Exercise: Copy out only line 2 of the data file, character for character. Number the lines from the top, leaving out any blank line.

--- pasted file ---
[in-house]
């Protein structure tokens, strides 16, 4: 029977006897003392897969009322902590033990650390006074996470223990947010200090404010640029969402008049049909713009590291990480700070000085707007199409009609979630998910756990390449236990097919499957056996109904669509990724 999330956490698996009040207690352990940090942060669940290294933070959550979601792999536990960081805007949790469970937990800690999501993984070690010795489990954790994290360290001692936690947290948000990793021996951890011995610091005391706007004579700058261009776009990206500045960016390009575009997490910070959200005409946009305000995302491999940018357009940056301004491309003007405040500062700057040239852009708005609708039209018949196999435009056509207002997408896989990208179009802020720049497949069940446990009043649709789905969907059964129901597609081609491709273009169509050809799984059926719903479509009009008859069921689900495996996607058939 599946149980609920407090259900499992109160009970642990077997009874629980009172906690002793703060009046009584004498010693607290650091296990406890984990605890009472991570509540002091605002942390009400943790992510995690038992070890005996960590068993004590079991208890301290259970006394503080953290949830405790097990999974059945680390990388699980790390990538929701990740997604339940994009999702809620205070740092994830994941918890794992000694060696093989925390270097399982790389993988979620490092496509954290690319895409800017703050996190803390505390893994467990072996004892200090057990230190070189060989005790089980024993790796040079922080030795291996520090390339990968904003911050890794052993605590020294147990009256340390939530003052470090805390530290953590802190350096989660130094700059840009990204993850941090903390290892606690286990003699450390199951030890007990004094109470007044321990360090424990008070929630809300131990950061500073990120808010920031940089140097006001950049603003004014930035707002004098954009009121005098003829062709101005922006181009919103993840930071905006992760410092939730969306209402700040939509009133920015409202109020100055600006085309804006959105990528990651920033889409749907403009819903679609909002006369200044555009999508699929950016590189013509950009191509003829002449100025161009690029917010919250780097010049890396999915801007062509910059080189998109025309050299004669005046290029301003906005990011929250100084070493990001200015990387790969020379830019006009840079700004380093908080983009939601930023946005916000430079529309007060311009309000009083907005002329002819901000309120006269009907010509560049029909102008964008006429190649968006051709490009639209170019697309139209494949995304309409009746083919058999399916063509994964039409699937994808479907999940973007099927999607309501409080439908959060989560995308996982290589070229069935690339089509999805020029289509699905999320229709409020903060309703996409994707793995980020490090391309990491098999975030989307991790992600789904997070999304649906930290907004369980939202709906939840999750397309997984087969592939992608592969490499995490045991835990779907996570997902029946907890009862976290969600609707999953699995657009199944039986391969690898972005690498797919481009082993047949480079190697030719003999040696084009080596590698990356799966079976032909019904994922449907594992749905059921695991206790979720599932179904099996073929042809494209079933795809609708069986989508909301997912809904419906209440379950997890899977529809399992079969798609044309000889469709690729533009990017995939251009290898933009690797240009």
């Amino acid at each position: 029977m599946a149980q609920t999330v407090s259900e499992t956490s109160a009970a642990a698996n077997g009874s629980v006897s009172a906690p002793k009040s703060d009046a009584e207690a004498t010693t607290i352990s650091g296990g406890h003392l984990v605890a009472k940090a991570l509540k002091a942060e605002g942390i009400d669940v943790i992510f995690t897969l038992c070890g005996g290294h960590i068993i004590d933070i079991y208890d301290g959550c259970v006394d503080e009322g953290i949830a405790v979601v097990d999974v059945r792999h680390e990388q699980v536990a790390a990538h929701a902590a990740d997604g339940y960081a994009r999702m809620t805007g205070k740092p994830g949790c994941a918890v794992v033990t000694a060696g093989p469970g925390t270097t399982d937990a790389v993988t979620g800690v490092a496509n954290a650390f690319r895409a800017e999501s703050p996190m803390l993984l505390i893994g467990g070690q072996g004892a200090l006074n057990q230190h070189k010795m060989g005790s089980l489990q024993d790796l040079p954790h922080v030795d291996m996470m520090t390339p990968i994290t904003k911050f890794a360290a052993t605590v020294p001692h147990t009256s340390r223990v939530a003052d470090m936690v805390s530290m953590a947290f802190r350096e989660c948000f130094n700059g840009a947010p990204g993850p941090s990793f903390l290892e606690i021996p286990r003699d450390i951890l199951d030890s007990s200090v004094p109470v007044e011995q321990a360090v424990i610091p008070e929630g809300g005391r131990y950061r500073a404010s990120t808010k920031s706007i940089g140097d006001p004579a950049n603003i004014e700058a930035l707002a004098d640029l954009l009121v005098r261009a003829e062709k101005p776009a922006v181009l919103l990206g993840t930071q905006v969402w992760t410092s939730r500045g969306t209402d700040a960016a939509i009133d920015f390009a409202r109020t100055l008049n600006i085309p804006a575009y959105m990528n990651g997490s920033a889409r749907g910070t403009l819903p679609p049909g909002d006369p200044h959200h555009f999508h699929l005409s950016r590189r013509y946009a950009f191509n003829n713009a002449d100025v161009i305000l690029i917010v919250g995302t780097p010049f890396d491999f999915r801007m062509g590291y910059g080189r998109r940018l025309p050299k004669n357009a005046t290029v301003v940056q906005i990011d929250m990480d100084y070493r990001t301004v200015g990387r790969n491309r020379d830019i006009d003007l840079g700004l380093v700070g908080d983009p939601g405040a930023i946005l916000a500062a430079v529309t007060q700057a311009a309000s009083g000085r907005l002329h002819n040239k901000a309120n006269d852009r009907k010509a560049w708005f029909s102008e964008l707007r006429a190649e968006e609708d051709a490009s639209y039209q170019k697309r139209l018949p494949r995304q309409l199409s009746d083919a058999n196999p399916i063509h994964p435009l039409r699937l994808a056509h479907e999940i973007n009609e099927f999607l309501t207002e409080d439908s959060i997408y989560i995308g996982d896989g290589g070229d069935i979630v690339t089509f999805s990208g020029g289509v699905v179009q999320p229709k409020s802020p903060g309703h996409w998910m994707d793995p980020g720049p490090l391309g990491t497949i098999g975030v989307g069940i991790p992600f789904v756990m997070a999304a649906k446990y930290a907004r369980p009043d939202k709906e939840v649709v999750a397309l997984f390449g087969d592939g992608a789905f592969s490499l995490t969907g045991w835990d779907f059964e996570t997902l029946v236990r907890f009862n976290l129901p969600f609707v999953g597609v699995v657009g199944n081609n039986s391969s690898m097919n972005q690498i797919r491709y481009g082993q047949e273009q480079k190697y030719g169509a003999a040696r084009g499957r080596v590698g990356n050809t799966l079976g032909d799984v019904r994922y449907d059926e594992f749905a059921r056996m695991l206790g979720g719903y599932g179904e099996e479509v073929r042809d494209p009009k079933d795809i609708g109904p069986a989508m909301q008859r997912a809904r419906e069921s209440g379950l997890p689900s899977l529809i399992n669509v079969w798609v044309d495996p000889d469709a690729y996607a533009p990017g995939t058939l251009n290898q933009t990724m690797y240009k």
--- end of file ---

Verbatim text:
């Protein structure tokens, strides 16, 4: 029977006897003392897969009322902590033990650390006074996470223990947010200090404010640029969402008049049909713009590291990480700070000085707007199409009609979630998910756990390449236990097919499957056996109904669509990724 999330956490698996009040207690352990940090942060669940290294933070959550979601792999536990960081805007949790469970937990800690999501993984070690010795489990954790994290360290001692936690947290948000990793021996951890011995610091005391706007004579700058261009776009990206500045960016390009575009997490910070959200005409946009305000995302491999940018357009940056301004491309003007405040500062700057040239852009708005609708039209018949196999435009056509207002997408896989990208179009802020720049497949069940446990009043649709789905969907059964129901597609081609491709273009169509050809799984059926719903479509009009008859069921689900495996996607058939 599946149980609920407090259900499992109160009970642990077997009874629980009172906690002793703060009046009584004498010693607290650091296990406890984990605890009472991570509540002091605002942390009400943790992510995690038992070890005996960590068993004590079991208890301290259970006394503080953290949830405790097990999974059945680390990388699980790390990538929701990740997604339940994009999702809620205070740092994830994941918890794992000694060696093989925390270097399982790389993988979620490092496509954290690319895409800017703050996190803390505390893994467990072996004892200090057990230190070189060989005790089980024993790796040079922080030795291996520090390339990968904003911050890794052993605590020294147990009256340390939530003052470090805390530290953590802190350096989660130094700059840009990204993850941090903390290892606690286990003699450390199951030890007990004094109470007044321990360090424990008070929630809300131990950061500073990120808010920031940089140097006001950049603003004014930035707002004098954009009121005098003829062709101005922006181009919103993840930071905006992760410092939730969306209402700040939509009133920015409202109020100055600006085309804006959105990528990651920033889409749907403009819903679609909002006369200044555009999508699929950016590189013509950009191509003829002449100025161009690029917010919250780097010049890396999915801007062509910059080189998109025309050299004669005046290029301003906005990011929250100084070493990001200015990387790969020379830019006009840079700004380093908080983009939601930023946005916000430079529309007060311009309000009083907005002329002819901000309120006269009907010509560049029909102008964008006429190649968006051709490009639209170019697309139209494949995304309409009746083919058999399916063509994964039409699937994808479907999940973007099927999607309501409080439908959060989560995308996982290589070229069935690339089509999805020029289509699905999320229709409020903060309703996409994707793995980020490090391309990491098999975030989307991790992600789904997070999304649906930290907004369980939202709906939840999750397309997984087969592939992608592969490499995490045991835990779907996570997902029946907890009862976290969600609707999953699995657009199944039986391969690898972005690498797919481009082993047949480079190697030719003999040696084009080596590698990356799966079976032909019904994922449907594992749905059921695991206790979720599932179904099996073929042809494209079933795809609708069986989508909301997912809904419906209440379950997890899977529809399992079969798609044309000889469709690729533009990017995939251009290898933009690797240009």